The Southern Baptist Convention's adoption of a resolution this summer on "religious persecution and human rights violations in North Korea" has coincided with what the resolution's originator calls a renewed international challenge to the nation.
North Korea -- named by persecution watchdog Open Doors as the world's worst persecutor of Christians for the past 13 years -- has sent thousands of Christians to its political prison camps, estimated at 50,000-70,000 by Open Doors. The SBC resolution, meanwhile, notes that "an estimated 200,000 to 400,000 Christians in North Korea remain at grave risk of persecution."
Daniel Aum, a Southern Baptist who submitted the resolution's initial draft to the SBC Resolutions Committee, told Baptist Press there has been "a tremendous momentum swing" related to North Korea among U.S. and foreign leaders. He said the SBC resolution has been presented to members of Congress as they consider legislation calling for investigation and sanction of North Korea's human rights violations -- the North Korea Sanctions Enforcement Act of 2015 (H.R. 757).
"Discussion in the U.S. and around the world was primarily focused on the North Korean nuclear question," said Aum, an attorney and fellow with Robert F. Kennedy Human Rights, an organization with offices in Washington, New York and Florence, Italy. But a 2014 report on North Korea by the United Nations Commission of Inquiry has "galvanized the U.S. government. It's galvanized the South Korean government. It's moved the international community," Aum said.
Nine areas of human rights abuses, including torture and inhumane treatment, arbitrary arrest and detention and violations of the right to life, were documented in the Report of the U.N. Commission of Inquiry on Human Rights in the Democratic People's Republic of Korea, which is referenced in the SBC resolution.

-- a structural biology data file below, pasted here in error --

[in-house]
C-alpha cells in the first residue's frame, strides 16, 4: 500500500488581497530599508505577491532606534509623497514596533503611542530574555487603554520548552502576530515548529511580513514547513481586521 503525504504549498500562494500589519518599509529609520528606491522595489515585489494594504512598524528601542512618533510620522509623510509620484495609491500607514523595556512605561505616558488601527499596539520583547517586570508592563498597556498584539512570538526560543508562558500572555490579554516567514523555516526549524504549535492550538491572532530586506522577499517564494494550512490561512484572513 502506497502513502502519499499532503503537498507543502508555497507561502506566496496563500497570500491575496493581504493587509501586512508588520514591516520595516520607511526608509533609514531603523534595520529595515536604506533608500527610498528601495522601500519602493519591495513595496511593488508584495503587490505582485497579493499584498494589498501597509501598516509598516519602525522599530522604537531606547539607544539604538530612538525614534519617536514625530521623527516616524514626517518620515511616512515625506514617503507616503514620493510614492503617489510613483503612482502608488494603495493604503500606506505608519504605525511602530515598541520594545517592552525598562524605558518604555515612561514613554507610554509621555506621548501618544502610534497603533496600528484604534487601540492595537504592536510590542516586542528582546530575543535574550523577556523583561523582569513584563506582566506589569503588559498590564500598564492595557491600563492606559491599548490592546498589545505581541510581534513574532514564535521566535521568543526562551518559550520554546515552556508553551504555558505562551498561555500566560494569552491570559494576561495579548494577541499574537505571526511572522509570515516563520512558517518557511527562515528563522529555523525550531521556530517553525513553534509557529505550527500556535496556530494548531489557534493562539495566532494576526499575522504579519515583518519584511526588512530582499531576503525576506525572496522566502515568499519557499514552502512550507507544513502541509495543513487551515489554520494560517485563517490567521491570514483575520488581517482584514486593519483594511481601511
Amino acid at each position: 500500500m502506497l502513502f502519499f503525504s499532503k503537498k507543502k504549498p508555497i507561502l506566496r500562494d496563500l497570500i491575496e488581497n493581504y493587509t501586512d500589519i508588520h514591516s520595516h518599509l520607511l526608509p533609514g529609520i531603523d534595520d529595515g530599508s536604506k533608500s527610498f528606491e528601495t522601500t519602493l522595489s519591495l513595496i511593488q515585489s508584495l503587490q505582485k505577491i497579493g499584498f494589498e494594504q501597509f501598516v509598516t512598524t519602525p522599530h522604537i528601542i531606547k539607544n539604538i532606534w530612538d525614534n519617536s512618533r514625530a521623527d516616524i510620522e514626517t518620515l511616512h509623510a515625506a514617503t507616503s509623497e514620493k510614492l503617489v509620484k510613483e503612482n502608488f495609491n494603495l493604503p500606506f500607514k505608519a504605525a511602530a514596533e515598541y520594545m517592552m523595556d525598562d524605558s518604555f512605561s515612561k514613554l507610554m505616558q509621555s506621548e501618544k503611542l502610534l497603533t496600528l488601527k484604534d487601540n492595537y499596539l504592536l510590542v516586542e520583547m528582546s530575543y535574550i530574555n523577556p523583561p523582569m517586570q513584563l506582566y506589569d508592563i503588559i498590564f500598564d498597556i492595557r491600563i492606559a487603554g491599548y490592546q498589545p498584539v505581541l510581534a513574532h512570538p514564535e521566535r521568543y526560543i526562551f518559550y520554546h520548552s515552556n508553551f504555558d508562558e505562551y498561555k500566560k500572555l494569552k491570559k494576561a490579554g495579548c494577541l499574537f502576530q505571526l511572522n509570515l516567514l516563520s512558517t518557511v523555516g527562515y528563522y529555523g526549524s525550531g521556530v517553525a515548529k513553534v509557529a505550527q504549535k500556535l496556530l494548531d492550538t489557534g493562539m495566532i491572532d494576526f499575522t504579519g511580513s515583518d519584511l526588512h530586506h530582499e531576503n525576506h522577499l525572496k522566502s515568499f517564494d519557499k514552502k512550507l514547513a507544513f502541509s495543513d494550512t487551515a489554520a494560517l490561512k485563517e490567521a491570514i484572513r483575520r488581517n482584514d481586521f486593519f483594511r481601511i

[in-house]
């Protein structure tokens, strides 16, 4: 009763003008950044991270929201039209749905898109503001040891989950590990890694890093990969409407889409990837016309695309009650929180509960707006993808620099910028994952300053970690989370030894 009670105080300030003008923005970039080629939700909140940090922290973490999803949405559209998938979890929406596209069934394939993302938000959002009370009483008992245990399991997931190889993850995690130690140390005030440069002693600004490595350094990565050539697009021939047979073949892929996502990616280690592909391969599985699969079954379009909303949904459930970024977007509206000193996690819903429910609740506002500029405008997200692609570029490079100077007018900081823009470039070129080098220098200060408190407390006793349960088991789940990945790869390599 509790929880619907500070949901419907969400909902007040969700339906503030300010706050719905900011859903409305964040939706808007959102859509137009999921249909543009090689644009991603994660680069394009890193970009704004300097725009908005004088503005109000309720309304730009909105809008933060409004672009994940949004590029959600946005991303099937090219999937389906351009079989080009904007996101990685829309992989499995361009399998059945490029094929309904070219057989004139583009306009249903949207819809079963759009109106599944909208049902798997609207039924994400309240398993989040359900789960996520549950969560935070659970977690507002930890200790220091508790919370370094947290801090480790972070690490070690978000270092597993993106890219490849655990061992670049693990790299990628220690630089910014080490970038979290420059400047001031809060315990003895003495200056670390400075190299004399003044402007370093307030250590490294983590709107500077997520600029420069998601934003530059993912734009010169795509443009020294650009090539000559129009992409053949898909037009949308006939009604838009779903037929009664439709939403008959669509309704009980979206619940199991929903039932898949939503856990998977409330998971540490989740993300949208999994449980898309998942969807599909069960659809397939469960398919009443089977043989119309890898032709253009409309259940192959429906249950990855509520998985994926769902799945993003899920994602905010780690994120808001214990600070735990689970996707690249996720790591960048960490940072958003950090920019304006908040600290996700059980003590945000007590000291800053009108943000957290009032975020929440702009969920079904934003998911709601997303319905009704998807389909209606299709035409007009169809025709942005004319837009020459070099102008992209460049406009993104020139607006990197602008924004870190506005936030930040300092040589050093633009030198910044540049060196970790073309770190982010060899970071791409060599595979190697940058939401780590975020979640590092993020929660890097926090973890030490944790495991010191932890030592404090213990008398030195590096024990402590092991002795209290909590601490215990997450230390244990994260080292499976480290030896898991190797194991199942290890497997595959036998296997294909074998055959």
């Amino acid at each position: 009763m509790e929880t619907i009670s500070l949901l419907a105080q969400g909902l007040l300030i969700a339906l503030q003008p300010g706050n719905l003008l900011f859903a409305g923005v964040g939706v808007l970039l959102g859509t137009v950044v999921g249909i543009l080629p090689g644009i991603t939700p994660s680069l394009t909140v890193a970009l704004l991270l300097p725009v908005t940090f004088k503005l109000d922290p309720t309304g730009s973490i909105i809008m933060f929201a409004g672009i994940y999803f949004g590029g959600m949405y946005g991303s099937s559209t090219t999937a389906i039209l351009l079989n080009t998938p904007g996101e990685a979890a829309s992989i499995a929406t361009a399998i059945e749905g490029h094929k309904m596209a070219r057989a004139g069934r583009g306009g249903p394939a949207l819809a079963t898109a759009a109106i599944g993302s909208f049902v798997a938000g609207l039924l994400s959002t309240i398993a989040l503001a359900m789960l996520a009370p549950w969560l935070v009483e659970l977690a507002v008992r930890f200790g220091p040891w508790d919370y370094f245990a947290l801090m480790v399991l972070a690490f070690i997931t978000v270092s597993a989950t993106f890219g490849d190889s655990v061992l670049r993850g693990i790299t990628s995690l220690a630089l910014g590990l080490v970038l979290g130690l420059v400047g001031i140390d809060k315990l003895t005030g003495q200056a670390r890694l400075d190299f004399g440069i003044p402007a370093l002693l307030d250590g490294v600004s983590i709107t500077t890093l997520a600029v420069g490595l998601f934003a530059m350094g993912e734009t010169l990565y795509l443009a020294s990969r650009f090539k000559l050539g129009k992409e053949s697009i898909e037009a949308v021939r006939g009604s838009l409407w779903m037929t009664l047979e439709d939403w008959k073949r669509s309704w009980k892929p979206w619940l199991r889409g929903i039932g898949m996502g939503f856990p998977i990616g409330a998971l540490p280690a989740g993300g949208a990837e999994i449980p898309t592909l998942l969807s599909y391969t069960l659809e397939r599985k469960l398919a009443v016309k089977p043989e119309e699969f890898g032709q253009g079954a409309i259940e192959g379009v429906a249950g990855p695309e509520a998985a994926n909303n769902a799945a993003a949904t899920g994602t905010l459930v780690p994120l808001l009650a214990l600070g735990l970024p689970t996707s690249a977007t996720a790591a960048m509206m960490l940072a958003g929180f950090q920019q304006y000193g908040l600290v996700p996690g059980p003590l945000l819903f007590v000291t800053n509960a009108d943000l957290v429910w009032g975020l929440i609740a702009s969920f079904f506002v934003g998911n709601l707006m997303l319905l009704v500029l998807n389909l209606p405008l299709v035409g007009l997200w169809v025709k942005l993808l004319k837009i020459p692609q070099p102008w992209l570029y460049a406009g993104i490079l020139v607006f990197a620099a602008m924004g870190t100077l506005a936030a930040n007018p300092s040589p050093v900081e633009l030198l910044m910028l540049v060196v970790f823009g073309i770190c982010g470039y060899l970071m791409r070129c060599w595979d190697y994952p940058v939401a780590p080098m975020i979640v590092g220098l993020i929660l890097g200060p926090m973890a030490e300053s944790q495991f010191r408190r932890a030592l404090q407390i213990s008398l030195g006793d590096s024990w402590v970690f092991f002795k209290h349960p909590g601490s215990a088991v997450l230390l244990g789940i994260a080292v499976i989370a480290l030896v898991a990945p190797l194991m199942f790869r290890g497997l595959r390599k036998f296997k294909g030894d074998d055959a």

The "landmark report," Aum said, "elevated the North Korean human rights issue to a place where it can no longer be denied" or "discounted." In its emphasis on human rights, Aum said the report has become "one of the more effective weapons to apply pressure to North Korea."
North Korea exhibited a "dramatically new approach" following the report's release by saying it "accepted" some previous U.N. human rights recommendations, according to 38 North, a website devoted to analysis of North Korea, which noted the nation's prior refusal "to accept any of the proffered recommendations for improving human rights ... made by other governments."
Two Americans accused of anti-state crimes against North Korea -- Kenneth Bae, who had been held for two years, and Jeffrey Fowle, who had been held for six months -- were freed several months after the U.N. report's publication.
A report by the George W. Bush Institute in Dallas called the U.N. report "a manifestation of the growing global awareness of the magnitude of human injustice in North Korea." After decades of regarding human rights discussion as "at best, a distraction, or at worst, a detriment to denuclearization negotiations," U.S. officials "should consider a Rights Up-Front approach in [their] negotiations with North Korea," according to the Bush Institute report.
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